Finally, gender neutrality decreases sexual tension in the workplace, at least in theory. Thirty years ago, the American corporate workplace was like a cruise ship, adapting comforts to the needs of people who for a certain time are entirely cut off from the world. Many large companies built cafeterias, nap spaces, meditation rooms, and gyms, while also permitting romance to flourish. Yet more time at work meant more opportunities for human interaction, including flirtations that distracted from work, or worse, flirtations gone awry. Since segregating the genders is no longer an option, gender neutrality has become the preferred solution. Male-female relationships at work are encouraged to take on a professional, indifferent, uninterested tone; a flat tone that one associates with other common things. They grow rationalized and standardized, as in the production of cars and computers, and even acquire a hygienic quality. The result is fewer company payouts for sexual harassment claims. In addition, undistracted workers yield more surplus value.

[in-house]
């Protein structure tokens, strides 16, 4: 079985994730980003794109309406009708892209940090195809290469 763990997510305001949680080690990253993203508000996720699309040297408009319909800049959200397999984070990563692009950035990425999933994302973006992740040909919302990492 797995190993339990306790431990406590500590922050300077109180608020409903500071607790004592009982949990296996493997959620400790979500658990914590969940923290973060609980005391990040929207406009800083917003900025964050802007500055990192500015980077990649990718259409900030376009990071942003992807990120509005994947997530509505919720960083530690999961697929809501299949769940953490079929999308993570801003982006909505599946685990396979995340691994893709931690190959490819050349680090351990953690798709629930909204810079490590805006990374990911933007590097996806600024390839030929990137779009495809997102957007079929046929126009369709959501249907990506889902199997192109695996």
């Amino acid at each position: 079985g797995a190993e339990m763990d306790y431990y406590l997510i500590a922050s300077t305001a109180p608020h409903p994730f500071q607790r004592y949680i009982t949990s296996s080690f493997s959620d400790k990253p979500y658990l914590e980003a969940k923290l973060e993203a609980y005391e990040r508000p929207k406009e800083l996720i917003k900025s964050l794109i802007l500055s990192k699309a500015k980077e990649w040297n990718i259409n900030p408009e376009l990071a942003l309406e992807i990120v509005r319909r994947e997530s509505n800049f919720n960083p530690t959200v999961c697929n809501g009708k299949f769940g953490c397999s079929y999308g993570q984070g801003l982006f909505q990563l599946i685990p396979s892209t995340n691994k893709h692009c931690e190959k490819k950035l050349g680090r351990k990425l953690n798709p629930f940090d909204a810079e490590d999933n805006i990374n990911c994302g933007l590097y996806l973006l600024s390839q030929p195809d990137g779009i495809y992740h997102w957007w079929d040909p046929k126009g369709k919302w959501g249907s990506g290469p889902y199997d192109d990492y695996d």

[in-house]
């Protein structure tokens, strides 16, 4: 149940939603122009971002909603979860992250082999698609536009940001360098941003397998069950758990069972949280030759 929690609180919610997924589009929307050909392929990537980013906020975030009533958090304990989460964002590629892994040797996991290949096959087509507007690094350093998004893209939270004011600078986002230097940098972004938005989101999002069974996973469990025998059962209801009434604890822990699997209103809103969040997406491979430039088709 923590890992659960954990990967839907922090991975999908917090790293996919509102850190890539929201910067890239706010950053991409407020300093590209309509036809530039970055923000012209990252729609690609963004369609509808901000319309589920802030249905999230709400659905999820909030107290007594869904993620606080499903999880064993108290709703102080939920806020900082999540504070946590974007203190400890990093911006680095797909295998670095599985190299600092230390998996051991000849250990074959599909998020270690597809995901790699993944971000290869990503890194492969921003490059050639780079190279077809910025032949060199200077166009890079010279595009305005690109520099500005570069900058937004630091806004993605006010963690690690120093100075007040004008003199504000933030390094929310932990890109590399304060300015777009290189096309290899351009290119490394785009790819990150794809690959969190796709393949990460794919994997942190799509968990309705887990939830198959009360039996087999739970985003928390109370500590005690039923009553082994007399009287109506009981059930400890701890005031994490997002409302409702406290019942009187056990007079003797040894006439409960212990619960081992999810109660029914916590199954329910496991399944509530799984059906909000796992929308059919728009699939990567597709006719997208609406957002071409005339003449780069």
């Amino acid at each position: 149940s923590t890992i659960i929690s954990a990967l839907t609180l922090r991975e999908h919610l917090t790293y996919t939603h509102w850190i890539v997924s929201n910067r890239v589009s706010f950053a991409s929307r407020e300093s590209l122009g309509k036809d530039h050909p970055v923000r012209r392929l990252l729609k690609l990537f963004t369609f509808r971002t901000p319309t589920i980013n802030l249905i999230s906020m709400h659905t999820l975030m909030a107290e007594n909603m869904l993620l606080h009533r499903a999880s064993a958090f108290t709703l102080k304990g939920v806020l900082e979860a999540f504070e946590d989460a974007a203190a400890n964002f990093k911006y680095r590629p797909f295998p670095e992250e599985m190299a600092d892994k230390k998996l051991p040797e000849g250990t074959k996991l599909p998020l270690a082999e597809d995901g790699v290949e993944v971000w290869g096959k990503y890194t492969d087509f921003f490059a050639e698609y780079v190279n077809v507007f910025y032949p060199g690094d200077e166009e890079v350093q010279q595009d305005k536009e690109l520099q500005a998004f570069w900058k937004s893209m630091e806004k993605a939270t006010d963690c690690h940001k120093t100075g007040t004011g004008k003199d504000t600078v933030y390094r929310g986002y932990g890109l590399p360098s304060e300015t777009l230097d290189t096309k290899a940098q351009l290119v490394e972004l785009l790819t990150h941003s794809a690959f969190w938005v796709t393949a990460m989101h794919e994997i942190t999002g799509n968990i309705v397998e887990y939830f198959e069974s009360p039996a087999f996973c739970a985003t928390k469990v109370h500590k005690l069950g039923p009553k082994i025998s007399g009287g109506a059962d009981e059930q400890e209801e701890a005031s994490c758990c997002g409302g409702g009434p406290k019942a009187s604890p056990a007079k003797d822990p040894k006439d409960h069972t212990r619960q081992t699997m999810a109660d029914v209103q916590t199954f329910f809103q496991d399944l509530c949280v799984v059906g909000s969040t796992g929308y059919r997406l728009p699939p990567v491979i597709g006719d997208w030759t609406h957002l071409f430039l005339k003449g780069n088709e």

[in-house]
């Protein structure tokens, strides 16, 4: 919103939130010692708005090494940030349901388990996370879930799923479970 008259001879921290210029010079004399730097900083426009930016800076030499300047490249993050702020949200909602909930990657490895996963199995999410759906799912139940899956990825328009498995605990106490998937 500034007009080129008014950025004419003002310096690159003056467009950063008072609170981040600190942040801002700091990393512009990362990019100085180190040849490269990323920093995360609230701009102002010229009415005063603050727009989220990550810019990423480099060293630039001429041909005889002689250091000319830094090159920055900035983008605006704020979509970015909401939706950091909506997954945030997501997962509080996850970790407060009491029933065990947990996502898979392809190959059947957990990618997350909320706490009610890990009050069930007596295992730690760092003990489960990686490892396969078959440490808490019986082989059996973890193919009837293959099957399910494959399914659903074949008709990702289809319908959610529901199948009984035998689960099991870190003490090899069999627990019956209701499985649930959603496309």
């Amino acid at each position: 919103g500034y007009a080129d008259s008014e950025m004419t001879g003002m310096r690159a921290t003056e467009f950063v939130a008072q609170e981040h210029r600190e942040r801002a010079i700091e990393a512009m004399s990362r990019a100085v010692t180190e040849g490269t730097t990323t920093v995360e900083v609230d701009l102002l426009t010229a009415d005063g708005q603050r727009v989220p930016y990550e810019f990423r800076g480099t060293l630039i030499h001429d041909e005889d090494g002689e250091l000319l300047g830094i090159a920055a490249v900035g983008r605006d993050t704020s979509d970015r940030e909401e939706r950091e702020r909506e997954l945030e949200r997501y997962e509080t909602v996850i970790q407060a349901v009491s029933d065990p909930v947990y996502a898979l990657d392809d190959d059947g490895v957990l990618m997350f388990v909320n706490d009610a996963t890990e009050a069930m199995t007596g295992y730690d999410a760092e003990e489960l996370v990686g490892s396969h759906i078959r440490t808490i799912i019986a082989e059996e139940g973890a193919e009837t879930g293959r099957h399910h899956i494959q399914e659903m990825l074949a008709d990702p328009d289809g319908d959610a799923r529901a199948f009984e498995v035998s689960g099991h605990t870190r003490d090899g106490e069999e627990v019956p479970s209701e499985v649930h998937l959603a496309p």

Industry itself is sometimes only dimly aware of gender neutrality’s benefits, describing and praising them in economic terms but doing so in piecemeal fashion. There is no official “gender neutrality school” within business. Corporate America will probably best appreciate gender neutrality in hindsight, through profit margin graphs.